Read Charlie Kaufman’s ‘I’m Thinking of Ending Things’ Script (EXCLUSIVE)
Academy Award winner Charlie Kaufman’s latest film, “I’m Thinking of Ending Things” hit Netflix in September and has already picked up a screenplay win with the Boston Society of Film Critics, along with nominations from several other regional groups. You can now get inside Kaufman’s unique mind and read the script here.
Kaufman, who was also honored with Variety’s Creative Impact in Screenwriting Award at this year’s Mill Valley Film Festival, adapted the script from Iain Reid’s 2016 novel about a young woman (played in the film by Jessie Buckley and literally called “Young Woman” in the screenplay) accompanying her boyfriend (Jesse Plemons) home to meet his parents.
Kaufman won an Academy Award for his script for “Eternal Sunshine of the Spotless Mind” and is regarded as one of the most original voices in filmmaking today. His work is heralded for it’s willingness to go unexpected places – the term that many people use when describing his works is “mindf—.” In an interview with Variety in August, Kaufman addressed his feelings about this term. “I have heard that description of things I’ve done, but I don’t set out to do that,” he said. “But I think the way to approach one’s work is to put it out in the world and let it do what it does. So if people want to call it a mindf— or say I’m weird, that’s their prerogative. But it’s not my intent.”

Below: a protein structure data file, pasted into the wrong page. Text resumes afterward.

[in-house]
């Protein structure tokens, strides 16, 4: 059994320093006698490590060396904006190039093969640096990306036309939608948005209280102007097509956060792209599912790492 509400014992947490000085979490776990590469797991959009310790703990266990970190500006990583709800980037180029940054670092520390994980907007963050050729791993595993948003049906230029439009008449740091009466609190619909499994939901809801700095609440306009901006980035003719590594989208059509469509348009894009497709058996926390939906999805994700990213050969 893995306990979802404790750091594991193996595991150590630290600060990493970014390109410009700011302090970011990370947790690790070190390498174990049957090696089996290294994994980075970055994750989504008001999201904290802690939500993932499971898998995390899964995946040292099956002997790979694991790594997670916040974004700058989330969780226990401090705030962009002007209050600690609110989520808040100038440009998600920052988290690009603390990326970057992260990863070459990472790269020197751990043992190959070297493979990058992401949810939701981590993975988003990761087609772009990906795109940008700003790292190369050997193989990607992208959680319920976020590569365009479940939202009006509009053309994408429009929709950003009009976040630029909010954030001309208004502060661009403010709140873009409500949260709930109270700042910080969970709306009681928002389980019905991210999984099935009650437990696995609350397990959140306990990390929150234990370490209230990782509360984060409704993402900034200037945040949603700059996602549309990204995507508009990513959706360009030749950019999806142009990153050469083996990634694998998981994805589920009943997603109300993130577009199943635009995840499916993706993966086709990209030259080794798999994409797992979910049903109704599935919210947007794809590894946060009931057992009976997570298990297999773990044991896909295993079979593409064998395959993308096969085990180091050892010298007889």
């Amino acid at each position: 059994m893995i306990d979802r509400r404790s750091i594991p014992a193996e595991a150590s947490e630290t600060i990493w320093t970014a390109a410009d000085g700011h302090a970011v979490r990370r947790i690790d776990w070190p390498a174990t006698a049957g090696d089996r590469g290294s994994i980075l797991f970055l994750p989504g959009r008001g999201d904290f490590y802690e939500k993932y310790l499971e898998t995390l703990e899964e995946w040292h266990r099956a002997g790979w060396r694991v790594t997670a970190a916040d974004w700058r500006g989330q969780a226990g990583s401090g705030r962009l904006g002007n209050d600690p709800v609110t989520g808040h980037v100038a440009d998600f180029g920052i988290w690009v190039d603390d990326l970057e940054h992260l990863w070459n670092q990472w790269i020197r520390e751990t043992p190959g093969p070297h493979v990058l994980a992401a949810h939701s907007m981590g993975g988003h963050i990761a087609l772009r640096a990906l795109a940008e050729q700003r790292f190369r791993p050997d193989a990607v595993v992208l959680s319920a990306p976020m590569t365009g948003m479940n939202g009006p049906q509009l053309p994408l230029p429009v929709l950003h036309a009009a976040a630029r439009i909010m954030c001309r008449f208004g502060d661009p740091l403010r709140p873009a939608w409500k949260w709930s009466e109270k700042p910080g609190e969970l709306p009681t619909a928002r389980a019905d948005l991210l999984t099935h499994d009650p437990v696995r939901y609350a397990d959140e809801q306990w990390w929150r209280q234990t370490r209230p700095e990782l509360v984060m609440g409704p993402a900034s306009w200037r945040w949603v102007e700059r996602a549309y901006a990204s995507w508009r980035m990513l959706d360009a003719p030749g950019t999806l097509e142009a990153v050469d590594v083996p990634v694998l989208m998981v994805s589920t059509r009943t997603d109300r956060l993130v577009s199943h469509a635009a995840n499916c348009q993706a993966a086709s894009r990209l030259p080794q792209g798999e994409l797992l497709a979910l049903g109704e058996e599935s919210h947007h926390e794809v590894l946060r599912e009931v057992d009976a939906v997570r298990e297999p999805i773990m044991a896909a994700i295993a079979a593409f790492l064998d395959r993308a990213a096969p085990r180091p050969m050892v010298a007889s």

The script is a must-read for anyone curious about Kaufman’s process. If you’ve ever wondered how he describes scenes such as the film’s pivotal dream ballet, your answers are now within reach. In the film, Buckley and Plemons are replaced by dance doubles, which Kaufman details thusly: “A Second Young Woman, dressed identically to the Young Woman, emerges from another classroom doorway and stands behind her. A Young Man dressed as Jake emerges and stands behind Jake. The real Jake and Young Woman back away leaving only their replacements. Eerie, burbling orchestral music begins, vague and poorly remembered. The two replacements wave and hurry toward each other in a balletic run. They meet in the middle of the hall and embrace. “Jake” spins “Young Woman” around, lifts her, and the two perform a pas de deux expressing their love. The real Jake watches, profoundly moved, and the real Young Woman looks perplexed and anxious.”
Download a PDF of the full script here
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